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In our opinion: 40 years after the resignation of President Nixon, impeachment should not be a political ploy

Published: Saturday, Aug. 9 2014 12:00 a.m. MDT

Impeachment has become a political ploy in today’s rough-and-tumble Washington. Democrats are accusing Republicans of planning it against President Barack Obama. Many of these partisans then use that argument to energize a liberal base in pursuit of fundraising for midterm elections.

Pablo Martinez Monsivais, AP

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Impeachment has become a political ploy in today’s rough-and-tumble Washington. Democrats are accusing Republicans of planning it against President Barack Obama. Many of these partisans then use that argument to energize a liberal base in pursuit of fundraising for midterm elections.

House Speaker John Boehner, R-Ohio, has flatly said he doesn’t intend to pursue impeachment. He’s followed the same path as former Speaker Nancy Pelosi, D-Calif., who said seven years ago that she wouldn’t countenance such talk when some progressives began bandying the idea of the impeachment of President George W. Bush. Still, there are some on the right wing at this time that nonetheless seem energized by the idea of using impeachment to their own advantage.

It is instructive to note, on this 40th anniversary of the resignation of President Richard M. Nixon on Aug. 9, 1974, how dramatically things have changed. Politics was no less nasty, but impeachment was too serious a remedy to be bandied about haphazardly in Washington.

It had been tried only once, in the messy aftermath of the Civil War — itself an extraordinary and disastrous one-time event in U.S. history.

Looking back 40 years ago today, we see that impeachment has been threatened or used many times since Nixon, including threats against Ronald Reagan, George W. Bush and Barack Obama. Indeed, Bill Clinton was impeached by a Republican-controlled House. But he survived a Senate trial that failed to convict. That episode appears to have led to the now-conventional wisdom — however contorted — that surviving impeachment might not be that bad. That is argued on the theory that an impeachment episode becomes disastrous to the approval rating of the opposing party that initiates it.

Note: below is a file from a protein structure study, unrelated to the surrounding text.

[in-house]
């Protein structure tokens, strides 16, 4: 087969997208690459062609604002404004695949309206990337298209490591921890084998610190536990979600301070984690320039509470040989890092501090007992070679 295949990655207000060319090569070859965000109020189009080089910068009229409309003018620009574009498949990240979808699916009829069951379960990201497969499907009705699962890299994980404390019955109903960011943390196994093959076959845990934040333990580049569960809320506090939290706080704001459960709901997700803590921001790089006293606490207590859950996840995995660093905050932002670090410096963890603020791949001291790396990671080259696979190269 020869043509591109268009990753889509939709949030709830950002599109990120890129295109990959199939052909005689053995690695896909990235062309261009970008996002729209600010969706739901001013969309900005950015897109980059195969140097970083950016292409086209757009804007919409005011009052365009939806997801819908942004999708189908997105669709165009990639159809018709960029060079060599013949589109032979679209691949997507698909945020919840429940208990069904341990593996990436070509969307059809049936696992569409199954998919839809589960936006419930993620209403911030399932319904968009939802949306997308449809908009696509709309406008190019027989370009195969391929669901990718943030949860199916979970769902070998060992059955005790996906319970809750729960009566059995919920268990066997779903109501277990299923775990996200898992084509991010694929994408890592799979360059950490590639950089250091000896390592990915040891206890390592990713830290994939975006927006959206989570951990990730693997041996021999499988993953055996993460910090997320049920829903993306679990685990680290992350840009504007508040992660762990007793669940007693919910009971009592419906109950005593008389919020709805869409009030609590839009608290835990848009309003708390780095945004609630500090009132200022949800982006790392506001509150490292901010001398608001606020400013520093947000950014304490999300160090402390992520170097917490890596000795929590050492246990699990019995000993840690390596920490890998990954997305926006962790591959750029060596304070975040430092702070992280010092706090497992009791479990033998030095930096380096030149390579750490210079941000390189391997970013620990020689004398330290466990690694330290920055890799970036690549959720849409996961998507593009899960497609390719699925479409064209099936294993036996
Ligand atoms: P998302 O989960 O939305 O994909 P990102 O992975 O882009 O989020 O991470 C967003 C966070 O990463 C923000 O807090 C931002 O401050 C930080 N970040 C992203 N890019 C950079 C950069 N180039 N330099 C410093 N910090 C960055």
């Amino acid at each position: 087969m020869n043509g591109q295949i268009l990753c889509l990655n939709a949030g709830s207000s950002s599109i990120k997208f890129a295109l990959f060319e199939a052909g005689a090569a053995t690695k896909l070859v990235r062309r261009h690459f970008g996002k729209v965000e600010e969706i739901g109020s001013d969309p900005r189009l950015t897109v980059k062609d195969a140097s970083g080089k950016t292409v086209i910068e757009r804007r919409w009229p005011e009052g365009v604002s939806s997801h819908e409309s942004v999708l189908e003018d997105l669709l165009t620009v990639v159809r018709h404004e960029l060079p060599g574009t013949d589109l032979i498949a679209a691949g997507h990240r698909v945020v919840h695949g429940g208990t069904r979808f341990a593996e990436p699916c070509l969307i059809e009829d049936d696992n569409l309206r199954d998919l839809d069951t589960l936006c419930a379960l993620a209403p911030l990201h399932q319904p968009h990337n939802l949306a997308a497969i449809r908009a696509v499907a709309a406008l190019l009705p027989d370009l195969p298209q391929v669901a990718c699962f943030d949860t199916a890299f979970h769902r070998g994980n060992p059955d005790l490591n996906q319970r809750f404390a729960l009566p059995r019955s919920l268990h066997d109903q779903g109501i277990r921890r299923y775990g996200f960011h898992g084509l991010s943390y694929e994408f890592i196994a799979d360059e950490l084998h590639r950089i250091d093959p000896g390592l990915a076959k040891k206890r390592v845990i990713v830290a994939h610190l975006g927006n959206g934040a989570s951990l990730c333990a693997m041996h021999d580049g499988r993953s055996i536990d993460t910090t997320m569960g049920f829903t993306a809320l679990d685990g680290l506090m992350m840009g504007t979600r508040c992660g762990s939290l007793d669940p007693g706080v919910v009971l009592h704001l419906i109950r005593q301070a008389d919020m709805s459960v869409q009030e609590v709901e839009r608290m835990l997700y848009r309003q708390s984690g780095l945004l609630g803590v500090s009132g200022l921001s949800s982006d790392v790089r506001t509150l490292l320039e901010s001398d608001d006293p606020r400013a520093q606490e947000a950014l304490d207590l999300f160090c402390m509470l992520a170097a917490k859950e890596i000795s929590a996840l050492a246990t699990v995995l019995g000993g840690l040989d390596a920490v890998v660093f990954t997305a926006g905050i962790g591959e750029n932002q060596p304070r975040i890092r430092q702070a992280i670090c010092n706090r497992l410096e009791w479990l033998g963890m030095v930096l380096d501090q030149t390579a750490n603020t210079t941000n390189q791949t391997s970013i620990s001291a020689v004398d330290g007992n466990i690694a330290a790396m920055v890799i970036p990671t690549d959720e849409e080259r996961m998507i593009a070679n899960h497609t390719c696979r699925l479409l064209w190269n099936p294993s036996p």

The nation has dumbed down impeachment, as Princeton professor Julian Zelizer wrote recently for CNN.com. “Impeachment will lose its legitimacy within the public if it becomes a totally politicized process,” he wrote.

Fortunately, the seriousness of this constitutional remedy still imposes strong barriers against a full-blown impeachment hearing. The leadership of both parties has been sober enough to keep impeachment from degenerating into a no-confidence vote in a parliamentary system. Still, the incessant talk about it does no favors for public confidence in our political processes.

Watergate bestowed several important lessons upon this nation. One of them is that it takes real criminal action, on the scale of ordering break-ins, paying hush money and ordering IRS investigations into political enemies, to push politicians into real action. Even then, they will act only if the public mood demands this ultimate action.

Impeachment is the last resort in a representative government. If carried through to a successful conclusion, it would negate the will of the people as expressed in an election. Even with opinion polls showing a lack of support for Nixon, his resignation was a tragic moment in American history.

To bandy about impeachment threats today as a political ploy is an insult to that history and a disservice to the electorate.

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